HPV associated cancers have increased significantly (>16%) in USA, as per the latest data. Resistance to the current chemotherapy leads to a high recurrence rate and patient death. This resistance has largely been attributed to inter-and intra- tumor heterogeneity. The identification of new therapeutic agents is urgently needed. The hallmark of HPV cancer is a highly expressed E6/E7 genes of high- risk HPV types. Their expression is necessary for the survival of cervical cancer cell lines. These viral oncogenes are known to dysregulate host DNA damage responses, apoptosis, metabolism, mitotic checkpoint, and immune responses. We propose that inhibitors intervening one or more of these targets in combination with current chemotherapeutic agent, cisplatin, would increase efficacy and reduce morbidity and mortality. NCI encourages drug testing in patient derived cervical tumor xenografts (PDXs) in mice, rather than cancer cell lines. The establishment and inhibitor screening in these model is time consuming, labor intensive and costly, limiting the scope of testing the candidate inhibitors or their combination to predict patient-specific treatment. We have established a novel method to culture cervical cancer as organoid raft cultures as an in vitro tumor model. The organoids can be used to initiate PDX in SCID mice. Conversely, PDX can be grown as organoids. Here, we propose to combine the PDX model with the ease and economy of organoid raft cultures for initial evaluation of new candidate inhibitors. In the first Aim, we propose to validate similarities in phenotypic, genetic, and molecular characteristics among organoids, organoid-derived and patient-derived PDXs in SCID mice and the founder tumors. Significant and precious time and costs will be saved in preclinical investigation of new therapeutic strategies, if the organoid raft culture displays high similarity to the PDX and parental tumors. The HPV E6/E7 oncoproteins dysregulate the cell cycle regulation, the DNA damage and Spindle assembly pathways and metabolism, basis for viral carcinogenesis.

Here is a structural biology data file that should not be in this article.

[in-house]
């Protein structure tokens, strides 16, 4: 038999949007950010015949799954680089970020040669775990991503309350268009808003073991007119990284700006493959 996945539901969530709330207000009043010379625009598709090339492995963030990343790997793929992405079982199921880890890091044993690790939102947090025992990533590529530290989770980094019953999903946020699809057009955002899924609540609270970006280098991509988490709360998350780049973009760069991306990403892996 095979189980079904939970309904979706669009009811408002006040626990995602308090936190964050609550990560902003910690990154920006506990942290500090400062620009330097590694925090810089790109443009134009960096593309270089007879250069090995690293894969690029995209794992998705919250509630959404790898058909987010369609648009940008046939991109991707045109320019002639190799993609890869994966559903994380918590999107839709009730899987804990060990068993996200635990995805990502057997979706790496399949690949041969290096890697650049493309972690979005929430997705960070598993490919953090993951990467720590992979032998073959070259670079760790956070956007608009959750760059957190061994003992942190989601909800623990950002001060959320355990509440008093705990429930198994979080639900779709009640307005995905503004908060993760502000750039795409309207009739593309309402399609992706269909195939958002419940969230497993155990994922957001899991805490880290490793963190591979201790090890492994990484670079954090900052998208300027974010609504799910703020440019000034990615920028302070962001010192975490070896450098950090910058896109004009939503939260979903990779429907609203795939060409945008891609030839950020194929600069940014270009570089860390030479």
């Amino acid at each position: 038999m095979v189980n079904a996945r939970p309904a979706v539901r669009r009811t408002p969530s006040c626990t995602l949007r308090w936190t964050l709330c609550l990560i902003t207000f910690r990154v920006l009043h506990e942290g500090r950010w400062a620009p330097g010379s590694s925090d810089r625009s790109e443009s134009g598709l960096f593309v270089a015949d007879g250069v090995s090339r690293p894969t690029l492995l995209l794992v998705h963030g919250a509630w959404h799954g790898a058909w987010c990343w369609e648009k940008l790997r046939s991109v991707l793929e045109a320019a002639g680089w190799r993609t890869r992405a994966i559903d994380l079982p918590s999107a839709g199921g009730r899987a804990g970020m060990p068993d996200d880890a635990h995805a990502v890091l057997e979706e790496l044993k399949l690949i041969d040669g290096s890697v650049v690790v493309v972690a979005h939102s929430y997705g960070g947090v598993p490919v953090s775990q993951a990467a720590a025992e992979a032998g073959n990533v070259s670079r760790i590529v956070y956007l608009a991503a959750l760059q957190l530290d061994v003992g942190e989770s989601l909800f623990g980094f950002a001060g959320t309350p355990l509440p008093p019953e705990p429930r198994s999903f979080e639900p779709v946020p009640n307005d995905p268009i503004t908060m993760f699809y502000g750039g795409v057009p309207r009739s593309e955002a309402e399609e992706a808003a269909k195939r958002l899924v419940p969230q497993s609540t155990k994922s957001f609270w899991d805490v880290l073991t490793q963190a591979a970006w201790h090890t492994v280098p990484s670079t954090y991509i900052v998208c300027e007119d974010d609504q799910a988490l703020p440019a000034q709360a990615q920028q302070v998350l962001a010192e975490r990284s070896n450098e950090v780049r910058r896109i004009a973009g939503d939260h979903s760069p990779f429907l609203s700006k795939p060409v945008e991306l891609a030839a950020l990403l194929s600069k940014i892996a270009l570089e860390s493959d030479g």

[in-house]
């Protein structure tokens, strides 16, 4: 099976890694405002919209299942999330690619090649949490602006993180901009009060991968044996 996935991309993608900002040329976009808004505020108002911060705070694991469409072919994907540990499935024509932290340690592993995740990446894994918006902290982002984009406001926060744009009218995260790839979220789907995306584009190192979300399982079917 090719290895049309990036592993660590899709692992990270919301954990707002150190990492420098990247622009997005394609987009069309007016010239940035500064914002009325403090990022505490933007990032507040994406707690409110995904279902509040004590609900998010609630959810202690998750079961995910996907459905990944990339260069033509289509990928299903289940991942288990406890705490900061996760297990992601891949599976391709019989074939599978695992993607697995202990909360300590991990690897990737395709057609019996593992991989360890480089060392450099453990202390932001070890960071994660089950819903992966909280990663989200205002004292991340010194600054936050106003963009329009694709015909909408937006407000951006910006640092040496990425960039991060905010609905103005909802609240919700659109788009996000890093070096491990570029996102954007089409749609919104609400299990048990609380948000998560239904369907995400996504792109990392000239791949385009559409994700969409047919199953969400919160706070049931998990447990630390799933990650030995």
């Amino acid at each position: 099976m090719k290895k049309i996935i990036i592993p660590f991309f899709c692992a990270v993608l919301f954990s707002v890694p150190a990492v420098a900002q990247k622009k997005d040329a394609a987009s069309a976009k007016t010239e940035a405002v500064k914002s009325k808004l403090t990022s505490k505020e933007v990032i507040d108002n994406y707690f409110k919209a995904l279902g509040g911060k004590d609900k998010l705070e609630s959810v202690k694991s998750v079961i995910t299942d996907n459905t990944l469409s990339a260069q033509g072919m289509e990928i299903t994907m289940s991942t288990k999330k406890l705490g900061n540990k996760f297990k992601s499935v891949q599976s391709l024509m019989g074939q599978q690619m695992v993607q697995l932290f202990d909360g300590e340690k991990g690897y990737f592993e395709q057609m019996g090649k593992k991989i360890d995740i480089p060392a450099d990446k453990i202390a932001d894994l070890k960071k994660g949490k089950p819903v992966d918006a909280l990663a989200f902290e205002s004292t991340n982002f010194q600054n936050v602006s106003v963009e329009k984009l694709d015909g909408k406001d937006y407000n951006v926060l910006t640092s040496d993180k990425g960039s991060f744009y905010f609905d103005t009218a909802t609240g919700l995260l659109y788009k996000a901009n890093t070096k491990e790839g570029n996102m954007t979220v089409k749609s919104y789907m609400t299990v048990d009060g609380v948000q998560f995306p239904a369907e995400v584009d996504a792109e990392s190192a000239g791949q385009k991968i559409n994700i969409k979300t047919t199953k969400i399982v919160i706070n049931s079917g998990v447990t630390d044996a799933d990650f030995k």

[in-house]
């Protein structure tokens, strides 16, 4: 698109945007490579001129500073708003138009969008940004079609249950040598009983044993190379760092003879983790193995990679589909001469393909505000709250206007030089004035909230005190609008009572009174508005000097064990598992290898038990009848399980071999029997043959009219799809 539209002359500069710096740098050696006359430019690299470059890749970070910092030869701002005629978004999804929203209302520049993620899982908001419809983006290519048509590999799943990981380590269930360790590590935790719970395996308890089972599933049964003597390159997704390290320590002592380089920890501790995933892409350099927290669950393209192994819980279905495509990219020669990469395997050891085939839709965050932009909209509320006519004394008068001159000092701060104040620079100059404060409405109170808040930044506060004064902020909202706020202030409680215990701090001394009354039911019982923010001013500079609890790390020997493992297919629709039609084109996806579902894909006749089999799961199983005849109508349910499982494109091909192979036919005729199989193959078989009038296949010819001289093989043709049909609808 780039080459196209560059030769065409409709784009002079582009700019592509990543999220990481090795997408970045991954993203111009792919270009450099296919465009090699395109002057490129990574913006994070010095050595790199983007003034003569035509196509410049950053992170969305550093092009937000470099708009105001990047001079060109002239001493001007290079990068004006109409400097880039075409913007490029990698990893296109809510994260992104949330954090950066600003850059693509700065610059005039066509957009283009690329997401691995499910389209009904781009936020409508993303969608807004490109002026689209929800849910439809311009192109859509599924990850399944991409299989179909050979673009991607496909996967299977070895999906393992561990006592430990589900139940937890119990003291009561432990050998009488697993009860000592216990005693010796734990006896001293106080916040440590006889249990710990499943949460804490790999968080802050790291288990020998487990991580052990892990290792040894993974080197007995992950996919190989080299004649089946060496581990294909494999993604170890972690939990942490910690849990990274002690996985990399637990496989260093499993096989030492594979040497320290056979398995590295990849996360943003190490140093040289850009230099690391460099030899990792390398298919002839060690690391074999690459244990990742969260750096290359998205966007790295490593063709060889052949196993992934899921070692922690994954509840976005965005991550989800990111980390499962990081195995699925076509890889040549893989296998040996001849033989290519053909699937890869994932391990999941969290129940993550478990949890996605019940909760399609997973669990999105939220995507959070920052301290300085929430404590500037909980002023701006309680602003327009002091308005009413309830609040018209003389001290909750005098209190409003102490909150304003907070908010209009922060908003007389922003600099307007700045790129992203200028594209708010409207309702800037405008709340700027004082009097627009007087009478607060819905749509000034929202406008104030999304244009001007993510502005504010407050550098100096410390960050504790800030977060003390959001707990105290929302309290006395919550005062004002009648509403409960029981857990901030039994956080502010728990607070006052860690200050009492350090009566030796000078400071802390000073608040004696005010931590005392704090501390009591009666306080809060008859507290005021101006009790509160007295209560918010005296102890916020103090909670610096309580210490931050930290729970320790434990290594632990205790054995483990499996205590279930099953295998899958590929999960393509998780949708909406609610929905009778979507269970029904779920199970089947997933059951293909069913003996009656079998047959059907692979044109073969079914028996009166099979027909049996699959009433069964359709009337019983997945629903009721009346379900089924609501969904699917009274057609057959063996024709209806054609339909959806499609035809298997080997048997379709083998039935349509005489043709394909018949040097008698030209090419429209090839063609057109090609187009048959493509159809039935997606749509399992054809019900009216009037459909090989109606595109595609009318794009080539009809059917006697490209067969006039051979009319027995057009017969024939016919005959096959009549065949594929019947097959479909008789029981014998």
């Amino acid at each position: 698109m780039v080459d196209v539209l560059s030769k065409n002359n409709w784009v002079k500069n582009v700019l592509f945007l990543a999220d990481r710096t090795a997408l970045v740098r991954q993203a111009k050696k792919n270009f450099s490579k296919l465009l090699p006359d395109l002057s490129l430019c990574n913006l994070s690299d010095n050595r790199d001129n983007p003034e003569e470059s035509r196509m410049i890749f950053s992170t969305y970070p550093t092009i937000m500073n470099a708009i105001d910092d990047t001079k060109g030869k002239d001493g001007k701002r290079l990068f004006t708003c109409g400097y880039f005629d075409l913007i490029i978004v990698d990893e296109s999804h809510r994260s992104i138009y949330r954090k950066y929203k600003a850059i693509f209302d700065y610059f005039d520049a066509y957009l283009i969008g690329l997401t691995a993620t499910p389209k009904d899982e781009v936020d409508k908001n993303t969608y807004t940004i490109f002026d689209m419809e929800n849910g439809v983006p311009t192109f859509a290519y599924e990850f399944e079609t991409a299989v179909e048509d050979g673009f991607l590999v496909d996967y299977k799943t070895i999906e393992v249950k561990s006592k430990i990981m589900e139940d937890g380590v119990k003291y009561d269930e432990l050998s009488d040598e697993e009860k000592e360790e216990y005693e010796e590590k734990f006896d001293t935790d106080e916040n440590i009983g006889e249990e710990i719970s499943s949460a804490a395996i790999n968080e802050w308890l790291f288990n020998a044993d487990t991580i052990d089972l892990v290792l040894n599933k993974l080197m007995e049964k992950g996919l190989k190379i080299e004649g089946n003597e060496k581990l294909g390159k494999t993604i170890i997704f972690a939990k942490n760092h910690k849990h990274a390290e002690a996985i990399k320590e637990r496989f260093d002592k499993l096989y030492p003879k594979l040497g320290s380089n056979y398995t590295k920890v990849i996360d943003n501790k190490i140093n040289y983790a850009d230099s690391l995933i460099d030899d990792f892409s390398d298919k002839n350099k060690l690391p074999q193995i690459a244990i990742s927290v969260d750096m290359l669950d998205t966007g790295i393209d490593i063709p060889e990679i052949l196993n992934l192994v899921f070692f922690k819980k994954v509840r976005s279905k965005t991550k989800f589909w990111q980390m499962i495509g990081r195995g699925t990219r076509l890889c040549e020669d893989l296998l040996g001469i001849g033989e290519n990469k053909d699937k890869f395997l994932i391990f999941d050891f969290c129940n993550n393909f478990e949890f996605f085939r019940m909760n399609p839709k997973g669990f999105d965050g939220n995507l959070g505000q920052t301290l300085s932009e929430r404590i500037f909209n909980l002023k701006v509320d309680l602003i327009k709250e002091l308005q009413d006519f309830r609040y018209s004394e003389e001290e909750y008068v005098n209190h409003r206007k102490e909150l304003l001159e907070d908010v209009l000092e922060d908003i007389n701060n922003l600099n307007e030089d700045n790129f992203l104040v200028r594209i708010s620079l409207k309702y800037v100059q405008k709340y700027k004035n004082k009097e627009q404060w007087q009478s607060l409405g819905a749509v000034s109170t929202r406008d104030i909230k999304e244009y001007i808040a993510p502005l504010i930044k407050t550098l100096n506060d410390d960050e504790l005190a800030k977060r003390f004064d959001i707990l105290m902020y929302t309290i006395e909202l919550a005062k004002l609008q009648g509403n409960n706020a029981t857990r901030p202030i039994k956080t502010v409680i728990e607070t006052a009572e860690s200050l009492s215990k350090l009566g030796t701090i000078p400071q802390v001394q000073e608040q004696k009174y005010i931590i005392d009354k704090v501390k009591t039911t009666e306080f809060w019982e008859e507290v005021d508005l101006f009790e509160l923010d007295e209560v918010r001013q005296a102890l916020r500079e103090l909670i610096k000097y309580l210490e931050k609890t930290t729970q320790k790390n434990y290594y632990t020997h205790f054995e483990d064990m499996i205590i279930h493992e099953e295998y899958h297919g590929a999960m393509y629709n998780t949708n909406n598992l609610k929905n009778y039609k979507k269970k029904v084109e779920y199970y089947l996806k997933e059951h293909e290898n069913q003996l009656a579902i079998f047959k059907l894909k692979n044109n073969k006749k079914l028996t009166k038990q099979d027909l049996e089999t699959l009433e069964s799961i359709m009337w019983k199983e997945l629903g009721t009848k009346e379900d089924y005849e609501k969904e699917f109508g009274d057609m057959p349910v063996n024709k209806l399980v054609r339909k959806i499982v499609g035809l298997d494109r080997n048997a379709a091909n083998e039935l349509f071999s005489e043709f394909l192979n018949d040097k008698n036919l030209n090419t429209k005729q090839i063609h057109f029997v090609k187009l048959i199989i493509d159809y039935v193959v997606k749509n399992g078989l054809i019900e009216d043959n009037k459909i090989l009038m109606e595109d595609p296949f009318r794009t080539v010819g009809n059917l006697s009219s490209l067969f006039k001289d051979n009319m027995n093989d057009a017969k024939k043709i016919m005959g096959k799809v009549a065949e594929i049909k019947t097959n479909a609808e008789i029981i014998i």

The second aim i s to evaluate a panel of 6 inhibitors against novel protein targets (Hec1, KIF-11, Aurora A, TTK, HSP90B1, and O-GlcNac Transferase) in the above named pathways. Our preliminary study showed that each was critically required for the survival of cervical cancer cell lines in submerged cultures or HPV transformed cells in vivo. We will also test Vorinostat, a pan HDAC inhibitor, which we found to be promising in our preliminary study. These inhibitors alone or in combination with cisplatin, which is the most commonly used chemotherapeutic agent to treat cervical cancer, will be evaluated in vitro in organoid raft cultures of PDX derived from four independent cervical cancers and in corresponding PDXs in vivo for comparison. The results are expected to validate organoid raft culture as an economical and expedient method of drug evaluation prior to validating in vivo. Additionally we will establish new cc PDXs for future evaluation of agents. These studies will reveal whether the incorporation of these new pathway-specific inhibitors increased the efficacy of current chemotherapy and are candidates for further preclinical investigation.
Human papillomaviruses are prevalent pathogens, and persistent infection by the high-risk HPV genotypes can lead to cervical cancer, a singular cause of death of over one-half million women worldwide every year, while chemo-resistant recurrent cervical cancer kills about 4000 women annually in the US. To augment available chemotherapies, the proposed research aims to identify and validate inhibitors that target HPV-modulated host cell pathways in preclinical models based on patient derived primary cervical cancers grown in immuno-deficient mice and as three- dimensional organoid cultures in vitro. The goal is to develop effective new combination therapies with diminished morbidity, reduced investigational costs, and accelerated discovery time line.